The correlation between sleep and medicine has been researched and studied for well over two thousand years. Nearly every culture around the world uses some form of medicine to improve sleep. In ancient China, a yellowish flower called Chrysanthemum was drank in the form of tea to produce a sedating effect; while in the 21st century, Ambien and other traditional pharmaceuticals are used to produce the feeling of drowsiness.
Hemp-derived CBD, a once common plant extract used by Native Americans, is now legal at the federal level in all 50 states. This is good news for people suffering from sleep deficiencies and disorders, as we will outline in the following article.
First off, what is CBD?
When most people think of Cannabidoil (CBD) they tend to make several false assumptions. First, is that CBD gets you high or stoned. While it is true that CBD is found in the cannabis plant, it is actually one of the other 120 compounds found in cannabis, Tetrahydrocannabinol (THC) that produces the feeling of being high. CBD reacts much differently on the body’s receptors than THC, which means you will not feel sedated or intoxicated, whatsoever.
The second assumption is the CBD is only found in the cannabis plant. It is true that CBD can be found in the cannabis plant, however it can also be found in the hemp plant. Hemp is a cousin of cannabis, yet completely lacks the THC compound, which means it cannot get you high. Both cannabis and hemp plants produce CBD, so it can be extracted from either. Most CBD in the US is derived from hemp since it is legal at the Federal Level, while cannabis is not. There are over 10 states where CBD can be legally extracted from the cannabis plant. Both are safe options.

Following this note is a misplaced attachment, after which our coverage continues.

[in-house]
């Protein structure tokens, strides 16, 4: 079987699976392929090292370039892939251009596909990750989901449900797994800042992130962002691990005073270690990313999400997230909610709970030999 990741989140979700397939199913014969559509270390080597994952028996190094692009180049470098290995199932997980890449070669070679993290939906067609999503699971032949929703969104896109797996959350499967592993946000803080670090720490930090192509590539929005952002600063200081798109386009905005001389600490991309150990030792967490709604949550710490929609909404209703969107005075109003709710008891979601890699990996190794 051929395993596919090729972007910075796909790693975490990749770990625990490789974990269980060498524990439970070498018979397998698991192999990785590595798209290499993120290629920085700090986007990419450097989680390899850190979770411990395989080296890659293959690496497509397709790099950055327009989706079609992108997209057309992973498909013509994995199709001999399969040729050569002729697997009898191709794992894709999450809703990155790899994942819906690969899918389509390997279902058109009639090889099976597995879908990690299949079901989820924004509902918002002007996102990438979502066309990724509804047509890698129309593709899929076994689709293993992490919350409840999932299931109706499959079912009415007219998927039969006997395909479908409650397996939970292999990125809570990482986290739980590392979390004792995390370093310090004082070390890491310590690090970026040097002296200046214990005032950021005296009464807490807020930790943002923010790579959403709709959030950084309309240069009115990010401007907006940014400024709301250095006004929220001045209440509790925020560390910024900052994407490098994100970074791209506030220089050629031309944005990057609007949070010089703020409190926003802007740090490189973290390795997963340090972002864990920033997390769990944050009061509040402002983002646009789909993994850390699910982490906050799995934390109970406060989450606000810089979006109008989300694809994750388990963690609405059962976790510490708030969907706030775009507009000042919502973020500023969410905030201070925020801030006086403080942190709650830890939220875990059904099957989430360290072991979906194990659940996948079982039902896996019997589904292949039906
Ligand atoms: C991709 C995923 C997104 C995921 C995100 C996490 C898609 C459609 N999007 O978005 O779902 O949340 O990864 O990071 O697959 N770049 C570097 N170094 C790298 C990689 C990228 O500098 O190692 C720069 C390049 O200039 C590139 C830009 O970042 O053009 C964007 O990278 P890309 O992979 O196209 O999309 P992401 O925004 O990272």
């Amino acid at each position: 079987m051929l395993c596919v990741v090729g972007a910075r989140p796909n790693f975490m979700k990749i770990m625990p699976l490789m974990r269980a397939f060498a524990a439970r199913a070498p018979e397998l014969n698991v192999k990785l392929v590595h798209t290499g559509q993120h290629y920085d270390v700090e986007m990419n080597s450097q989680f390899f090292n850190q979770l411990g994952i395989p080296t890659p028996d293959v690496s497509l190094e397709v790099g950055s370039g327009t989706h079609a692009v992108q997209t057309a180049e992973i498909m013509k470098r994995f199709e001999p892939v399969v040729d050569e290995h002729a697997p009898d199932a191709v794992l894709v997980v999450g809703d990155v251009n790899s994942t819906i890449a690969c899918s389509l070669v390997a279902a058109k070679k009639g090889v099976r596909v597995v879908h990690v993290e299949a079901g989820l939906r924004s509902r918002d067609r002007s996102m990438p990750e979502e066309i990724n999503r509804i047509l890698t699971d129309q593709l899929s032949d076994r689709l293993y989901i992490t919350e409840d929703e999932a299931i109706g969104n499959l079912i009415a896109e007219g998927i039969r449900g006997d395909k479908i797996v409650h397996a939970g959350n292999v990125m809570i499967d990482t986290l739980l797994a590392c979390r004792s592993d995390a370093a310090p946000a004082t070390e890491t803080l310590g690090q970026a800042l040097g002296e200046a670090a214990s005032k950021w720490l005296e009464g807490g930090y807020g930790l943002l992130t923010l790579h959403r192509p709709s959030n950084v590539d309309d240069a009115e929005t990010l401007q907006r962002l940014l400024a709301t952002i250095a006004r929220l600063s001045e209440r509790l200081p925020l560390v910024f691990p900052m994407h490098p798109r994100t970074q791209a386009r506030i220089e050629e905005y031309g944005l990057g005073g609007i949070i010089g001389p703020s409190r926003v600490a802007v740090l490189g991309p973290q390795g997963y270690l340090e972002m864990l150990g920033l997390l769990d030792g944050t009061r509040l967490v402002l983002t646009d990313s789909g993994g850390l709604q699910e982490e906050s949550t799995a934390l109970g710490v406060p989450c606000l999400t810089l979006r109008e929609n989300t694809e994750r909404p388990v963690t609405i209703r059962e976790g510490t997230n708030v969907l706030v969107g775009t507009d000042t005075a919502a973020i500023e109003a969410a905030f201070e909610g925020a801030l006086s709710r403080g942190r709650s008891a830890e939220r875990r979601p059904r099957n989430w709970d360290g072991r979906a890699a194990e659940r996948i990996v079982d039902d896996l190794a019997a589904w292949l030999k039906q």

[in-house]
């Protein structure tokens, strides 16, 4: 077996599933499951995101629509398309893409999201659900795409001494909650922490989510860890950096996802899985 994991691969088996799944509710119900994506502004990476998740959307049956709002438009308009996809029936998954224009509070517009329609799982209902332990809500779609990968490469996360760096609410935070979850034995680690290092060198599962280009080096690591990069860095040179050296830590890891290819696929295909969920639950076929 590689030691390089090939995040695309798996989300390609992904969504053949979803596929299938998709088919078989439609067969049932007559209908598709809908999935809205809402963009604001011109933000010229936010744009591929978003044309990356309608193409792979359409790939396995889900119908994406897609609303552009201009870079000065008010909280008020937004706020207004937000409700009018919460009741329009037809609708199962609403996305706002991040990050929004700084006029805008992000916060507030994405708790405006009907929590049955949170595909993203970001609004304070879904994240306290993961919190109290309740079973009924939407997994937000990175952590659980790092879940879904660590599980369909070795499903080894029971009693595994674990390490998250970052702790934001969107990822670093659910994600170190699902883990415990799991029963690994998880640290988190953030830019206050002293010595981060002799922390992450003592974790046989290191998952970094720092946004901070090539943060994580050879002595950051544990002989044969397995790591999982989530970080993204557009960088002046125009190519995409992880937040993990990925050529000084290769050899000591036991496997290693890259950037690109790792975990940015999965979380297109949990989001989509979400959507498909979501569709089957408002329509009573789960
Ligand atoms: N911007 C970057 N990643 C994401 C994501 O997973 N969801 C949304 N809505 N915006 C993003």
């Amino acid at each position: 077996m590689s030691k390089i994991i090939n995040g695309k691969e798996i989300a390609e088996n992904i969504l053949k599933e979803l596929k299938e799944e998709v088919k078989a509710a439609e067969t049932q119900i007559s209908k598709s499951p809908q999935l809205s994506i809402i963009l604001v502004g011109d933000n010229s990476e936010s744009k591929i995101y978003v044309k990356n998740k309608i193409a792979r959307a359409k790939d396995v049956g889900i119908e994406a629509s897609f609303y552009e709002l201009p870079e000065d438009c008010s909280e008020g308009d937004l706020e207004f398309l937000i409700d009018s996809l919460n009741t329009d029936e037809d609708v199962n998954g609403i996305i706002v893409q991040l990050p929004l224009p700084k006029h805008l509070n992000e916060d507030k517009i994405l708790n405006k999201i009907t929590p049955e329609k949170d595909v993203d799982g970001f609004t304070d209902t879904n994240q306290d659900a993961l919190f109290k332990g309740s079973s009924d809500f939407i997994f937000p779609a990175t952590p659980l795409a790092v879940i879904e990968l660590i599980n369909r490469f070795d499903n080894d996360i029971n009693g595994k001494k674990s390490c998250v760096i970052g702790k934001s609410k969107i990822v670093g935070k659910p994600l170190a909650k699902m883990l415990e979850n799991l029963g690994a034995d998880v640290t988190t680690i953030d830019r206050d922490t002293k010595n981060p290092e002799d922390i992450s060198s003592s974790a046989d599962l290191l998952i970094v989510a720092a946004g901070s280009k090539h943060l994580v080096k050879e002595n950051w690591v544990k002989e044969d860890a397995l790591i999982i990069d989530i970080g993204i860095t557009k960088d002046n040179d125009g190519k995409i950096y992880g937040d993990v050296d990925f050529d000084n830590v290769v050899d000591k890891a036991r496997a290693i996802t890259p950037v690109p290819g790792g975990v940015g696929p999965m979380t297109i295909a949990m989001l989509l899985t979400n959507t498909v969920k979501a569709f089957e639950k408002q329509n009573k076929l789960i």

How does CBD Interact with The Human Body?
The human body contains its own endocannabinoid system (ECS). When cannabinoids, such as CBD and THC, interact with the endocannabinoid system they latch on to ECS receptors and effects on the human body. Each effect is different based on the type of cannabinoid involved in the interaction. The ECS is directly connected to the body’s central nervous system and helps regulate a variety of processes including pain sensation, appetite, and sleep.
So How Does CBD Help Improve Sleep?
CBD is not going to produce the same effect of drowsiness as traditional sleeping pills, such as Ambien and Dalmane. So, for those of you thinking CBD is going to knock you out cold for a straight 8 hours of sleep, think again! In fact, CBD is completely safe to drive on, which means it is definitely not a sleeping pill.
The real benefit of CBD on sleep how it affects anxiety. A Cross-Sectional Study on Cannabidiol Users found that 62% of CBD users reported using it to treat medical conditions such as pain, anxiety and depression. Another study, published by National Center for Biotechnology Information, shows that CBD lowered anxiety-like behavior in rats.
According to Anxiety and Depression Association of America, anxiety disorders affect approximately 40 million adults in the United States. Sleep disorders are comorbid to depression, pain, and, most commonly, anxiety. For those suffering from poor sleep due to anxiety, it is advisable to take CBD to lower your anxiety level (especially when taken at night). CBD requires between 4-6 weeks to take full effect in body, so consistency is key in testing to see if CBD lowers your own anxiety.
CBD is Low Risk and Affordable
Because CBD is an over-the-counter and legal medicine, there are a couple of low health risks associated with its usage such as diarrhea and/or vomiting. The Federal Drug Administration views CBD as being just as safe as cough syrup, Advil, or any of the other thousands of over-the-counter medicines legal in the United States. So, in comparison to dangerous side effects of most traditional pharmaceuticals, CBD is much safer; which is why you should try it if you are anxious and cannot sleep.
Be sure to ask consult with your doctor before trying CBD. Also, if you experience any negative side effects then stop immediately and contact your doctor.
Article written by Alex Milzer with Senior Directory.